Vint Cerf’s 1974 TCP-IP specification and Tim Berners-Lee’s 1989 World Wide Web proposals remained little more than interesting academic ideas until the ease-of-use advances that arrived with the Mosaic web browser in 1993, which sent the click-to-information Internet jumping from a paltry 500 end points to 10,000 by the end of 1994 and 24 million by 1998. Search engines then arrived to keep the information explosion manageable, with Google indexing a billion pages by 2000 — and 12 billion by 2007. The amazing upward trajectory of the World Wide Web, or what could be referred to as www.domain.com, followed a breakthrough in ease of use, not functionality. Improving ease of use can produce the same results for the Internet as a communication platform, or call.domain.com.
Gopher, FTP, and Telnet had long enabled the sharing of information between computers attached to the Internet, but friction associated with poor usability limited interest in the Internet to academia. New users, attracted by browser-based navigation, set in motion a virtuous cycle that got the information Internet off to the races. Growth in users attracted more information providers that in turn attracted new users. By 2007, 1.3 billion people were using the Internet to access information available from 500 million connected computers.
Growth of the call.domain.com Internet remains underwhelming because attaching communication devices (aka IP phones) to the Internet is still an arduous process. Skype won popularity by addressing PC usability challenges, but it is a closed platform and the PC remains problematic for communication. Cisco sells millions of IP phones into the enterprise market each quarter, but only a tiny fraction end up directly accessible via the Internet. Vonage uses open standard SIP-based devices, but Vonage does not peer directly with other VoIP providers. IP phones directly addressable via the Internet still number less than a million 10 years after Selsius Systems created the category.
The Internet communications industry focused virtually all investment over the last decade onto bridging the Internet and telephone network. With an audience already comfortable using telephones, this seemed like a rational approach, and one that forged the most direct route to critical mass — the first Vonage customer enjoyed direct-dial access to every phone on the planet. But this telephone-centric strategy was a failure. It cost the industry the two key value propositions driving the growth of the Internet: unmetered global termination and click-to-call addressing. The nature of the telephone network erases the prospect for an HD voice equivalent to the HD video phenomena sweeping consumer electronics.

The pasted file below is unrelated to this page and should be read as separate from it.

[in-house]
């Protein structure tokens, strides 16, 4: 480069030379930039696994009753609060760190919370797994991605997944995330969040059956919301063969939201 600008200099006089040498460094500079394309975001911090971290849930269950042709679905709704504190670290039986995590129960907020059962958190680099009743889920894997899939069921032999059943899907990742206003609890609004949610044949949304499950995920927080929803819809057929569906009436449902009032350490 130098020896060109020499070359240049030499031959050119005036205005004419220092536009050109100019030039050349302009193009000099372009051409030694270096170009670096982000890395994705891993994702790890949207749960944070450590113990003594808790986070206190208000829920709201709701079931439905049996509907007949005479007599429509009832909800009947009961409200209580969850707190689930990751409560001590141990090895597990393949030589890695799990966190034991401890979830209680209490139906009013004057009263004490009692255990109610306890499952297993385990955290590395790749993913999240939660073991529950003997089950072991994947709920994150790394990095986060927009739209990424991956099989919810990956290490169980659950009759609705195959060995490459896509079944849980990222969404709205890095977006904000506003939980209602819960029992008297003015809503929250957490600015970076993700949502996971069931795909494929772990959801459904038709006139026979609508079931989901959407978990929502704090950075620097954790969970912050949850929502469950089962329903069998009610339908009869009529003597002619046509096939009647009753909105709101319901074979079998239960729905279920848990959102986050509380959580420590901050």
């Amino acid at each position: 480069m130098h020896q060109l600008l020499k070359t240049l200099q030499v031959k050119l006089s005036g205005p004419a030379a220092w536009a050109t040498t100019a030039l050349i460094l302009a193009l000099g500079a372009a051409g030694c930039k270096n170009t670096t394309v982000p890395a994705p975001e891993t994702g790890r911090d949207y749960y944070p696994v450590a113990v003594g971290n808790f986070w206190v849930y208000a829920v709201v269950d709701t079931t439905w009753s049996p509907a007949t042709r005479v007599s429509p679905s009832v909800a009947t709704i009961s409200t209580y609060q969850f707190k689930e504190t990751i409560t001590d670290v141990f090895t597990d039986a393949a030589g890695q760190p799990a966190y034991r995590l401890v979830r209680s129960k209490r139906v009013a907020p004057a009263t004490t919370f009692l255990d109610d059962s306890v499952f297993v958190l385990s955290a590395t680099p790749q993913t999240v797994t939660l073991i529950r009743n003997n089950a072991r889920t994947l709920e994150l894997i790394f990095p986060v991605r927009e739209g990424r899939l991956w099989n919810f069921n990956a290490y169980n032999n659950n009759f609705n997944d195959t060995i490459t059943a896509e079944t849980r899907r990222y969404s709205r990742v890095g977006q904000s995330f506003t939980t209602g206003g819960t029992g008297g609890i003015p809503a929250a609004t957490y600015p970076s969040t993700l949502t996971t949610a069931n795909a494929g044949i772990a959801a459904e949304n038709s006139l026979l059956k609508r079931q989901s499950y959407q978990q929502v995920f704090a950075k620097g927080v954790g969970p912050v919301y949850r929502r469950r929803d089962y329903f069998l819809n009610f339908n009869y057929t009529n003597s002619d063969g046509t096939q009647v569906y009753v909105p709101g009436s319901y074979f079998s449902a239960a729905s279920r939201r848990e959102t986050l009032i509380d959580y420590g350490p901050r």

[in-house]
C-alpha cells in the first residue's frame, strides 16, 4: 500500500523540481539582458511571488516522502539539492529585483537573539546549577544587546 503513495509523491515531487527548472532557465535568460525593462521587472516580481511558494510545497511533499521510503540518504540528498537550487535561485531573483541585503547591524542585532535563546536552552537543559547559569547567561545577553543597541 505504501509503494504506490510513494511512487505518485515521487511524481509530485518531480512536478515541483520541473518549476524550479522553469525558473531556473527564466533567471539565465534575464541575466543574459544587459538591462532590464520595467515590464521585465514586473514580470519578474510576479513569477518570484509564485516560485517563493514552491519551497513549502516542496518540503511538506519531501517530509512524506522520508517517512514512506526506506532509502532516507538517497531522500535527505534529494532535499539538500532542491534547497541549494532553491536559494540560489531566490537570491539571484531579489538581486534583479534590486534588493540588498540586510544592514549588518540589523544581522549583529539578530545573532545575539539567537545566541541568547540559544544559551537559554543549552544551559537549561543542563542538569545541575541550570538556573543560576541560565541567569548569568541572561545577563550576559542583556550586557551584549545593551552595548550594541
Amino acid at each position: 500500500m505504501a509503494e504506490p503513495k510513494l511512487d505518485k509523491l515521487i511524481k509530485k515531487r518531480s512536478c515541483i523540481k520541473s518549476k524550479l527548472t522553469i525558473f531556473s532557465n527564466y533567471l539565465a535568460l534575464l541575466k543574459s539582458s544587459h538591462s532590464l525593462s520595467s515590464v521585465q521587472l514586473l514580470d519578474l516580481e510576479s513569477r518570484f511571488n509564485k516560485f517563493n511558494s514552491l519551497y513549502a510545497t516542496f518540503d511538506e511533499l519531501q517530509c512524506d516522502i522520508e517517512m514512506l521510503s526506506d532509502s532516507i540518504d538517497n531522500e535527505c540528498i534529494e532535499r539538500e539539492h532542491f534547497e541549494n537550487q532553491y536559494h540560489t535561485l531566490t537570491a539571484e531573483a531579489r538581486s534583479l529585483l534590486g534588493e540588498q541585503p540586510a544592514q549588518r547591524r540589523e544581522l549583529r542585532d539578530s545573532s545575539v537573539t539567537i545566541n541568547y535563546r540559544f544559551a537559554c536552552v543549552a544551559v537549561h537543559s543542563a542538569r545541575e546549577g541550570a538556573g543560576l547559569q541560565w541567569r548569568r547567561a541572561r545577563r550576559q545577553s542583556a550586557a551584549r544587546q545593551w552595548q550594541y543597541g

A focus on ease of use represents a well-worn path to critical mass already forged by the likes of AOL, Google and YouTube. VoIP needs a Mark Andreessen to unwind complicated device configuration and addressing. Progress may require a helper app model, such as with Apple’s iPod and iTunes. The call.domain.com Internet might copy the authentication value proposition of social networks in which an invite transaction precedes connection. In the case of high value relationships, a communication device that is sufficiently easy to use can reach critical mass by helping only two people to communicate.
Progress toward call.domain.com will get measured as a reduction in the steps required for device setup and clicks required for call setup. The results will get measured like www.domain as a count of attached devices and associated users. Low-cost devices and open standards that the infocom industry needs already exist, but the value proposition still requires significant work. A device that replicates the same experience available from the telephone company for the last 100 years seems unlikely to register with the public as compelling.